It was a normal day at work for Alice Ratemo, a casual labourer. Having just completed the task of weeding the section of a farm, she was thinking about what she had to do next when she suddenly felt her legs give way.
When she came to, she found herself in hospital. After a few tests, a medic told her that she had diabetes. “I was shocked at the news. It felt like a death sentence as the disease runs in the family and some family members who had it had died,” Ms Ratemo narrates.
She says that sometime after the diagnosis, she developed high blood pressure and ulcers. “The cost of managing all these conditions kicked in and I started to worry about how I would treat them,” Ms Ratemo says.
Living in a remote village in Kisii County, Nyamage sub-county, Alice, now a 67-year-old grandmother, struggles to provide for her family following the diagnosis 10 years ago.
She explains that she incurs a lot of expenses from constantly monitoring her blood sugar and blood pressure and buying drugs to manage the symptoms.
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“Filling a 10-day prescription costs Sh100-150. I cannot afford it because I am not employed. The little casual work I find pays less than Sh500 a day. I still need to take my grandchildren to school,” Ms Ratemo says.
“When the symptoms are at their peak, I suffer a lot as I experience pain, mostly in my legs, making me unable to walk. I feel really helpless when I don’t have the money to buy the drugs so I just have to sleep in the house until I can find money,” Ms Ratemo says.
According to the Centers for Disease Control (CDC), 47 per cent of adults have hypertension or are taking medication to manage the condition.
“There is a strong connection between diabetes and hypertension. Two out of three people with Type Two diabetes also have high blood pressure or are under medication to lower their blood pressure. Both diseases are due to lifestyle and aging. Sometimes, the two diseases share common risks factors although they can easily be managed,” says Valine Ayango a Clinical officer at Yoshwa Hospital.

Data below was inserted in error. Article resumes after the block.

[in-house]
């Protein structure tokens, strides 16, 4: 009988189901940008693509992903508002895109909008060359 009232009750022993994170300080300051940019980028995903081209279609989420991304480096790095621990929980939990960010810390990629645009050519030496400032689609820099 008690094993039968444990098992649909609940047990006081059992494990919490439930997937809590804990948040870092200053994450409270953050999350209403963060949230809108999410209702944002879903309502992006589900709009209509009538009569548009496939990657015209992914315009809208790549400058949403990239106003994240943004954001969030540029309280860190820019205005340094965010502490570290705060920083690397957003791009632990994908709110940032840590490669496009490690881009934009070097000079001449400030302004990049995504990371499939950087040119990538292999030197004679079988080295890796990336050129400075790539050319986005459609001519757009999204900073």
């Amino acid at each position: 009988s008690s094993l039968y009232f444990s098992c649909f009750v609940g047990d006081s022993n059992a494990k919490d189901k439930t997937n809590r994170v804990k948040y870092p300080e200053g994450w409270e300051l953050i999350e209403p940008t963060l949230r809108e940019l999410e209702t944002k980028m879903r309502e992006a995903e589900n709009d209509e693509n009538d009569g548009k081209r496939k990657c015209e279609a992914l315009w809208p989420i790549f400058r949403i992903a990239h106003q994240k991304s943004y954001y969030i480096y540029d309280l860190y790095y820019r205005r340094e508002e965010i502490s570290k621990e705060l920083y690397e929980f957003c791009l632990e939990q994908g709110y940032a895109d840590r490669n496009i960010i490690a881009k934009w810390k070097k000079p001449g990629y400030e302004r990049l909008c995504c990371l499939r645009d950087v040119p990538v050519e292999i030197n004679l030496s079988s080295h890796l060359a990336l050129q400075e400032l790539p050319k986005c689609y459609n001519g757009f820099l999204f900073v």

According to the American Diabetes Association, a person with diabetes is four times more likely to develop heart failure, cardiovascular diseases, and also stroke as hypertension is the major risk factor for these microvascular complications as compared to someone who does not have either of the conditions.
If not managed, hypertension can lead to many complications of diabetes such as diabetic eye disease and kidney diseases. High blood pressure is sometimes known as a silent killer as it usually has no or limited symptoms, although some people with high blood pressure say they experienced headaches.
“The blood vessels in the brain are susceptible to damage due to the high blood pressure and the chronic high pressure can also lead to early onset of stroke and dementia,” Ms Ayango says.
She adds that lifestyle and diet change is important. Watching what you eat and making sure you exercise can help reduce the severity of the symptoms.
“To also contain diabetes and high blood pressure, one needs to monitor and restrict the intake of salt to 2.3 grammes per day while also eating plenty of fruits, vegetables, fish and also grains,” Ms Ayango says. “Patients are also required to monitor their blood sugar levels, take medication, exercise regularly, and also monitor their weight each time,” she explains.
The Centers for Disease Control (CDC) says that limiting the intake of alcohol is also important in controlling the severity of the disease and lowering one’s chances of hospitalisation.
“The community around me has been very supportive in just making sure I am okay. However, I have experienced stigma and rejection, sometimes even from family members who still think the disease can be transmitted to them. My request to the government is to raise awareness about these diseases and work harder to help us access treatment and drugs, which are very expensive to buy,” Ms Ratemo says.
“Being diagnosed with diabetes and hypertension is not the end of life. I still have a long life to live and children to take care of. All you have to do is just find support from the community around you. It is a manageable condition,” she says.